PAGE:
South Manchester based social care firm Zeno is today celebrating as it reaches 150 employees and commences restoration on a local heritage landmark in Wythenshawe to provide a much needed care facility.
The company founded and run by two friends from Urmston, Peter Cammack and Andrew Milne, was launched in 2005. With the help of a small grant from the Small Firms Loan guarantee scheme, they were able to put down a small deposit on their first supported living house, which has now grown to a network of 10 houses across south Manchester.
Zeno, which provides care for vulnerable adults with learning disabilities, has seen demand increase massively across the North West as the NHS transforming care agenda tries to move people out of hospitals and in to the community.
Andy said “Providing care for adults with a learning disability in the community is not just the right solution for these individuals and enables them to live at home and have a rewarding life, but it’s also the most cost effective for the local authority and the NHS, reducing costs by between 30% – 50%, over an institutionalised care model.
“We have worked in partnership with Manchester for a number of years, and this collaboration and transparent working has led to reduced costs for the local authority, whilst helping them to be at the forefront of the transforming care agenda and providing secure homes and improved outcomes for this vulnerable community.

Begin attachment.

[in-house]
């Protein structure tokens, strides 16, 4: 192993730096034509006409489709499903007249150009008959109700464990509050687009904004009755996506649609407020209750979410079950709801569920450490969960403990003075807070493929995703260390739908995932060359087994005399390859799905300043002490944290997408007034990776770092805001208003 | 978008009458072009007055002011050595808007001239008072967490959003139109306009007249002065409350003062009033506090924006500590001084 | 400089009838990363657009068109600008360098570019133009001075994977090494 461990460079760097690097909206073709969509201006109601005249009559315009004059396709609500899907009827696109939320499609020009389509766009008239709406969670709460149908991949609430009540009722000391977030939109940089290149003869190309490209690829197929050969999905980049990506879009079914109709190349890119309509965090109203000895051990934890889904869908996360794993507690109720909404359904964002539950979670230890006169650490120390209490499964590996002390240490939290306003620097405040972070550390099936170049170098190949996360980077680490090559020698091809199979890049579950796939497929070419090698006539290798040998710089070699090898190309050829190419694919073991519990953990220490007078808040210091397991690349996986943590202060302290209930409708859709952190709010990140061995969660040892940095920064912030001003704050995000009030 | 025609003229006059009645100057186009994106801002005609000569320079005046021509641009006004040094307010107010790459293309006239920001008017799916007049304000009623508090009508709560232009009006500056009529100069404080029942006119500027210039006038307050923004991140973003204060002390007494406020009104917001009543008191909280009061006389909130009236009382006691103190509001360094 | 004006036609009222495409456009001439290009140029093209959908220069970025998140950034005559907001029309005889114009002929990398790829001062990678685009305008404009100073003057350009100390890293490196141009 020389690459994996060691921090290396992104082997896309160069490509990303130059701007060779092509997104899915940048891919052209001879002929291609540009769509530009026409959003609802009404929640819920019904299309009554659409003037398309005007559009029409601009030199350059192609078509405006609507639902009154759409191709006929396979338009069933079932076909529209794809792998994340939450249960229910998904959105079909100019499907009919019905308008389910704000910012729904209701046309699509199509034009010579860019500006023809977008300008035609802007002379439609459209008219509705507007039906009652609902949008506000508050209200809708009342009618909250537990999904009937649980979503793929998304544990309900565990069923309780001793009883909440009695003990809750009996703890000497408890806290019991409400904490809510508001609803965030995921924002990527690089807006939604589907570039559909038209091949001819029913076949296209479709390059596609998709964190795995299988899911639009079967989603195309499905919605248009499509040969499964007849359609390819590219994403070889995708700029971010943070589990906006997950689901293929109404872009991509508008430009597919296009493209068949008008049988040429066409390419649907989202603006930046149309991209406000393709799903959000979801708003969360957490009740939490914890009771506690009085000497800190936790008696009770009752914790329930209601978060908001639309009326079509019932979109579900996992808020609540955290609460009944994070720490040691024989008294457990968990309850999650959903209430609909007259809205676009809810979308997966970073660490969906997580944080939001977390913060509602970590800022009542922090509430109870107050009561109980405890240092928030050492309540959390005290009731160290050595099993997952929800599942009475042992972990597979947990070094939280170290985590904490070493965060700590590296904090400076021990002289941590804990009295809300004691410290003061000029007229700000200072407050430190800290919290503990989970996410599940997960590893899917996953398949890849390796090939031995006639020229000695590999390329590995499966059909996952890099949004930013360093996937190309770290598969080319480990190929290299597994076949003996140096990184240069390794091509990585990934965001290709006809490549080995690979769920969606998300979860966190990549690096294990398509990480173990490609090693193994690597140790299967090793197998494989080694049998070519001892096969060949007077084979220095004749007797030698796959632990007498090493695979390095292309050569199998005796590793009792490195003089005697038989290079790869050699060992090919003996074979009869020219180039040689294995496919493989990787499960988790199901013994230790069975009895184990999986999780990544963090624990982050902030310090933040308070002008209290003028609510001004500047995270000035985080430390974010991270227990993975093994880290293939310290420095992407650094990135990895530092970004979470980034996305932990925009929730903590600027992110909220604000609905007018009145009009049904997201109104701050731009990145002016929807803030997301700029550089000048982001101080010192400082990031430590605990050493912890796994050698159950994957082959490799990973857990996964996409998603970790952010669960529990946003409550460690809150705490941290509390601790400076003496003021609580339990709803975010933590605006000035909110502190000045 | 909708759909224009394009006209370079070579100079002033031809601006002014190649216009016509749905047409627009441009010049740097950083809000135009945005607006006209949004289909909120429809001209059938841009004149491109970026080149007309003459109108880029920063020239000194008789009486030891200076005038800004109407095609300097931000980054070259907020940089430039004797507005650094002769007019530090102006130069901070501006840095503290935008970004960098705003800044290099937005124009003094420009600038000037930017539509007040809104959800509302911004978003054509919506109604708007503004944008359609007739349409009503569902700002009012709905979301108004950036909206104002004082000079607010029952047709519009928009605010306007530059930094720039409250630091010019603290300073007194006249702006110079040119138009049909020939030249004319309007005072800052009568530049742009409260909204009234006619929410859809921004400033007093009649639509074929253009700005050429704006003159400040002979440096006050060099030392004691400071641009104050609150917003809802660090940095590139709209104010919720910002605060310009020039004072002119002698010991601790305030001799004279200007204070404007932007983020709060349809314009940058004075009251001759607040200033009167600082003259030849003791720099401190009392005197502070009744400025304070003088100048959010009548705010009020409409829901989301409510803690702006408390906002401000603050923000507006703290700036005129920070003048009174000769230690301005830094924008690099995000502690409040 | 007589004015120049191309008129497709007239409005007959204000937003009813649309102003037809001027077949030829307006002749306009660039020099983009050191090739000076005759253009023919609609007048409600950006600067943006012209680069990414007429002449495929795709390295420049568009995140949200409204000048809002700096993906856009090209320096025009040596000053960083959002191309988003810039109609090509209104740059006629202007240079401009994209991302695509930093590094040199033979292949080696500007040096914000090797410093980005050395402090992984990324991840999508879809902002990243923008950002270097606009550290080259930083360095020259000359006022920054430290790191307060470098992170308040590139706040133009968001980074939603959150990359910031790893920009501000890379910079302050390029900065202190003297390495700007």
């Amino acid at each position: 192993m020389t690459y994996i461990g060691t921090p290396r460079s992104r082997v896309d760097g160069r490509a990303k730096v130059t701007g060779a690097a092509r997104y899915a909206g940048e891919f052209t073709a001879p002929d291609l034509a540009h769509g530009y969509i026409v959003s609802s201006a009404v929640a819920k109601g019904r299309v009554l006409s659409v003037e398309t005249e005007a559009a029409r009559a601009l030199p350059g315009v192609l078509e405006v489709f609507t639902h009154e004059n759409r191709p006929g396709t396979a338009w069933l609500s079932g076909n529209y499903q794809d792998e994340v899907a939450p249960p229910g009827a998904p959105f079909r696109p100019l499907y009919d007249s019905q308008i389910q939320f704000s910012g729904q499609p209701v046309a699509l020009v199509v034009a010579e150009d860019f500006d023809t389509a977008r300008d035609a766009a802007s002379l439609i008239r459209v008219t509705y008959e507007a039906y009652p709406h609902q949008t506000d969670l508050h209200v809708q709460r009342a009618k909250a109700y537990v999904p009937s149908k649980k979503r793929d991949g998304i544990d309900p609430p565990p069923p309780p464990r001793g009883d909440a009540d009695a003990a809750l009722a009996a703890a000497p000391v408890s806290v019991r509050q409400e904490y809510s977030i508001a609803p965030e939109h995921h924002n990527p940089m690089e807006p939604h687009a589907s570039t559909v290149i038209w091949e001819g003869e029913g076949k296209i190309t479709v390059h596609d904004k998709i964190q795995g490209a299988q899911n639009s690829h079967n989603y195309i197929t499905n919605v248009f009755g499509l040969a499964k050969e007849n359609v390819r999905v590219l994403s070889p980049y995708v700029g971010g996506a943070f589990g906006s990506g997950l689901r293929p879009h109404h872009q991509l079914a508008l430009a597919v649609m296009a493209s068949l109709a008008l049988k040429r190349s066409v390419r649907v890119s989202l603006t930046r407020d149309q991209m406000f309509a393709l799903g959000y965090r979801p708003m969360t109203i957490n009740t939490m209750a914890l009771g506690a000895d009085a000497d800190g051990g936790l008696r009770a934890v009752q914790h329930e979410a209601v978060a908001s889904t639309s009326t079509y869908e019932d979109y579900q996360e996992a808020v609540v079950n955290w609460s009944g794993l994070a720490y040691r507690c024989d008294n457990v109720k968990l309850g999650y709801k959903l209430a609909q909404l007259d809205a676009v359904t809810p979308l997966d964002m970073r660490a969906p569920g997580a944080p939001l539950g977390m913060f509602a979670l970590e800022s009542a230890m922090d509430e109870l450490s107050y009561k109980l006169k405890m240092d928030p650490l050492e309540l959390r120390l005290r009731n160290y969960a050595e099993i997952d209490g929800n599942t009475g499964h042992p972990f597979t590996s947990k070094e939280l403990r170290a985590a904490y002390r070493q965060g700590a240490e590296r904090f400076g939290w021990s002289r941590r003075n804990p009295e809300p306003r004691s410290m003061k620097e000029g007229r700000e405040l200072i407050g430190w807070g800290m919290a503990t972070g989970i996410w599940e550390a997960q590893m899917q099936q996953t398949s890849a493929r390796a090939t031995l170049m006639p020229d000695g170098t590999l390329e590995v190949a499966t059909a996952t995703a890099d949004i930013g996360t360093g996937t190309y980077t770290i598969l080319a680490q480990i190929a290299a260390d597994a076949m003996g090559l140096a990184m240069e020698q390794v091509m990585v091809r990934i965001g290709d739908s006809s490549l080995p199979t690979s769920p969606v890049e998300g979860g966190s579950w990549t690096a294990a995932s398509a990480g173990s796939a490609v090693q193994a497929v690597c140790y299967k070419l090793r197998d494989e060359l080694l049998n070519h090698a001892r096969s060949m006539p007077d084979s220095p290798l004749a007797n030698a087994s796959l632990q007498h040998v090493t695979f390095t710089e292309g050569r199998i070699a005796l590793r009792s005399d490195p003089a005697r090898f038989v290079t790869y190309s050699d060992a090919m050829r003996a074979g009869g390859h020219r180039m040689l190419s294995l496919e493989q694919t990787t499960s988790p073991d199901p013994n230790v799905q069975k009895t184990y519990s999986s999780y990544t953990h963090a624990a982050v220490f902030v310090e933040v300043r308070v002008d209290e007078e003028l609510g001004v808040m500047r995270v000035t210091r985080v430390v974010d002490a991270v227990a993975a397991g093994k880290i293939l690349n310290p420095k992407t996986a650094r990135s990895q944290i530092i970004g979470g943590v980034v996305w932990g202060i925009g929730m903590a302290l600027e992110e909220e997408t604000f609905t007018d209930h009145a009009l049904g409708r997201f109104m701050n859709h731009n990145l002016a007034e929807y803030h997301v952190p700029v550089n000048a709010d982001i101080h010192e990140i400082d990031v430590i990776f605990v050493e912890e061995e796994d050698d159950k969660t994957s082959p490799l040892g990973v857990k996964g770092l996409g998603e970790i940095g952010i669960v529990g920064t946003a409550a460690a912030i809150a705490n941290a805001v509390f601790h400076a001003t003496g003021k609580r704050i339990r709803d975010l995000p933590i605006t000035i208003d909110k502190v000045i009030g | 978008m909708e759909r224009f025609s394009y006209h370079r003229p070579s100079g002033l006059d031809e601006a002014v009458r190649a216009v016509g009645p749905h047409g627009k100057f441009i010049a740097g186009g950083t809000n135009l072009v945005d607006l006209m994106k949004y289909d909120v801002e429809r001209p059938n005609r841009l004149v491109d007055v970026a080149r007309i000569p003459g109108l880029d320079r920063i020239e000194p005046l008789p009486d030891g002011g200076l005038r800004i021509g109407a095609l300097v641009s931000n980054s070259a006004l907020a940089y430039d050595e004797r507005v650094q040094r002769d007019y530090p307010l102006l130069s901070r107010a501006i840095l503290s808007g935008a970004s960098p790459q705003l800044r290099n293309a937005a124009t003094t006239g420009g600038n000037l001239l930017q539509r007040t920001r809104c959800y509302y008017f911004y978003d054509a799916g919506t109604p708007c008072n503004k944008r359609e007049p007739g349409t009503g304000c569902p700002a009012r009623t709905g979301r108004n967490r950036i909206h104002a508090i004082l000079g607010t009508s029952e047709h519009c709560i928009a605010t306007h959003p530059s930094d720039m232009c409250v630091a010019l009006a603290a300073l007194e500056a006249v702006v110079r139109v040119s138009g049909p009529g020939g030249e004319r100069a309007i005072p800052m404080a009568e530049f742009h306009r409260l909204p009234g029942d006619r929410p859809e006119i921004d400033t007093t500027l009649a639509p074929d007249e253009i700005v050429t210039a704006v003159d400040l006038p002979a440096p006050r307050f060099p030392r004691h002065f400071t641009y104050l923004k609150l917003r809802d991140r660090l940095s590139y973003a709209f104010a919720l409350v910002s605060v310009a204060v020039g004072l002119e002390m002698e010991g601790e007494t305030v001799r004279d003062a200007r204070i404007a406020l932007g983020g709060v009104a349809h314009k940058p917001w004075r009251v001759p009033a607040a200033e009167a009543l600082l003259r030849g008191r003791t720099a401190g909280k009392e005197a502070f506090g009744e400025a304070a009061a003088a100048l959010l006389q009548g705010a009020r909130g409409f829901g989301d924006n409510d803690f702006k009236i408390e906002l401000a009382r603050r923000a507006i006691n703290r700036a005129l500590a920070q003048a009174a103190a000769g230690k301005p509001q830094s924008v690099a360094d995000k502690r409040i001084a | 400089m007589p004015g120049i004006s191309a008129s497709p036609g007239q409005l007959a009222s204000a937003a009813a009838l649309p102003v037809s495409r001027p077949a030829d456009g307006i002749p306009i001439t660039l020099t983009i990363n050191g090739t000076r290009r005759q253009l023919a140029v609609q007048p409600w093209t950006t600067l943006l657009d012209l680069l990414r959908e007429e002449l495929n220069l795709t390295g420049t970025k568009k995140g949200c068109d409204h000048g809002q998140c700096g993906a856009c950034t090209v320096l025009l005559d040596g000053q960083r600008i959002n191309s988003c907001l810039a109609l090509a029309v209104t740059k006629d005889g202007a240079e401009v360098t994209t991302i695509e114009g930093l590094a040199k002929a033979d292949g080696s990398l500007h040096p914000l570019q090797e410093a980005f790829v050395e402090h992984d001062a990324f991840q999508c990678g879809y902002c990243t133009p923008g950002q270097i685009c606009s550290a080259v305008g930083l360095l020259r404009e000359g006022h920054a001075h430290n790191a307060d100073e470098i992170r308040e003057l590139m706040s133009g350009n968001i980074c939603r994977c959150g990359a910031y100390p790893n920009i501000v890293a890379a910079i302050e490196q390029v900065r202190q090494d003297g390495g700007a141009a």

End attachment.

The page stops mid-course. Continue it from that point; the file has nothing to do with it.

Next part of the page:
“Our biggest challenge is finding the right employees, to help us continue to grow and provide these vital services”
The business’ latest project, in partnership with Manchester city council and the community of Wythenshawe, is the restoration of Newall Green Farm. One of the borough’s landmark buildings, it was devastated by a fire in 2014, but restoration work has commenced to turn it into Manchester’s first “Safe space” transition environment.
The facility which will be ready for occupation in the summer of 2017 will stop individuals in Manchester who have a learning disability from being placed into hospital when in crisis.
Andy goes on to say “This facility will enable the supported person to spend the shortest period of time in this intensive setting, and move on to a supported living setting or back to their family home, without the need for the NHS to be involved”.